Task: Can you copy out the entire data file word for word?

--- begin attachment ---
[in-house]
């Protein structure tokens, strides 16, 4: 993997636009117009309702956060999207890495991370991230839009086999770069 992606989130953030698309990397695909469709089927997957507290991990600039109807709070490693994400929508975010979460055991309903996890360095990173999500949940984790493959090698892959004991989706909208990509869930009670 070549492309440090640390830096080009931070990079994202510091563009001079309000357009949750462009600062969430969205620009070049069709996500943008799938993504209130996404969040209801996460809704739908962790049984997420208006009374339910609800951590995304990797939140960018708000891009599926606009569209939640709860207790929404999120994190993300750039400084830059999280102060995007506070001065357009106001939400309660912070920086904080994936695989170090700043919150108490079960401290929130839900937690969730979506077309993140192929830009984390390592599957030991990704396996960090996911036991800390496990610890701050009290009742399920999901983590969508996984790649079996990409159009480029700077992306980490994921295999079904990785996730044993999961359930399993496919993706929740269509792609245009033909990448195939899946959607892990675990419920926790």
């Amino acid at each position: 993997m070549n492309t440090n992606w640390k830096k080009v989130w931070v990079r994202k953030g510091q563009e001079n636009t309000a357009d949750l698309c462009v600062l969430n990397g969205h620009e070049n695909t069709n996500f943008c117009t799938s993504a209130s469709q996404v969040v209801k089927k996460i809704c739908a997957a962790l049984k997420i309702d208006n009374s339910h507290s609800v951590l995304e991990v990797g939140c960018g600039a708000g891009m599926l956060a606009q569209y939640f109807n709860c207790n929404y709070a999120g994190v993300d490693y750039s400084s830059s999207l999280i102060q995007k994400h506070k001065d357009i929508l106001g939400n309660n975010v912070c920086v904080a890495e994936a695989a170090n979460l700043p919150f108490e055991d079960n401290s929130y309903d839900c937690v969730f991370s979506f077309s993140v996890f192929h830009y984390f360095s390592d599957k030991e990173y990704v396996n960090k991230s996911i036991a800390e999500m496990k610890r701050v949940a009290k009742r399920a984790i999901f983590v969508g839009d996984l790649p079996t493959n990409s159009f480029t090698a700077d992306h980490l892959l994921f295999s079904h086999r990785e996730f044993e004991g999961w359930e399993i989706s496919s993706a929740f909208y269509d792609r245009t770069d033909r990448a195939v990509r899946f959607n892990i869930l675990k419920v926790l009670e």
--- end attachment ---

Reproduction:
[in-house]
């Protein structure tokens, strides 16, 4: 993997636009117009309702956060999207890495991370991230839009086999770069 992606989130953030698309990397695909469709089927997957507290991990600039109807709070490693994400929508975010979460055991309903996890360095990173999500949940984790493959090698892959004991989706909208990509869930009670 070549492309440090640390830096080009931070990079994202510091563009001079309000357009949750462009600062969430969205620009070049069709996500943008799938993504209130996404969040209801996460809704739908962790049984997420208006009374339910609800951590995304990797939140960018708000891009599926606009569209939640709860207790929404999120994190993300750039400084830059999280102060995007506070001065357009106001939400309660912070920086904080994936695989170090700043919150108490079960401290929130839900937690969730979506077309993140192929830009984390390592599957030991990704396996960090996911036991800390496990610890701050009290009742399920999901983590969508996984790649079996990409159009480029700077992306980490994921295999079904990785996730044993999961359930399993496919993706929740269509792609245009033909990448195939899946959607892990675990419920926790």
């Amino acid at each position: 993997m070549n492309t440090n992606w640390k830096k080009v989130w931070v990079r994202k953030g510091q563009e001079n636009t309000a357009d949750l698309c462009v600062l969430n990397g969205h620009e070049n695909t069709n996500f943008c117009t799938s993504a209130s469709q996404v969040v209801k089927k996460i809704c739908a997957a962790l049984k997420i309702d208006n009374s339910h507290s609800v951590l995304e991990v990797g939140c960018g600039a708000g891009m599926l956060a606009q569209y939640f109807n709860c207790n929404y709070a999120g994190v993300d490693y750039s400084s830059s999207l999280i102060q995007k994400h506070k001065d357009i929508l106001g939400n309660n975010v912070c920086v904080a890495e994936a695989a170090n979460l700043p919150f108490e055991d079960n401290s929130y309903d839900c937690v969730f991370s979506f077309s993140v996890f192929h830009y984390f360095s390592d599957k030991e990173y990704v396996n960090k991230s996911i036991a800390e999500m496990k610890r701050v949940a009290k009742r399920a984790i999901f983590v969508g839009d996984l790649p079996t493959n990409s159009f480029t090698a700077d992306h980490l892959l994921f295999s079904h086999r990785e996730f044993e004991g999961w359930e399993i989706s496919s993706a929740f909208y269509d792609r245009t770069d033909r990448a195939v990509r899946f959607n892990i869930l675990k419920v926790l009670e």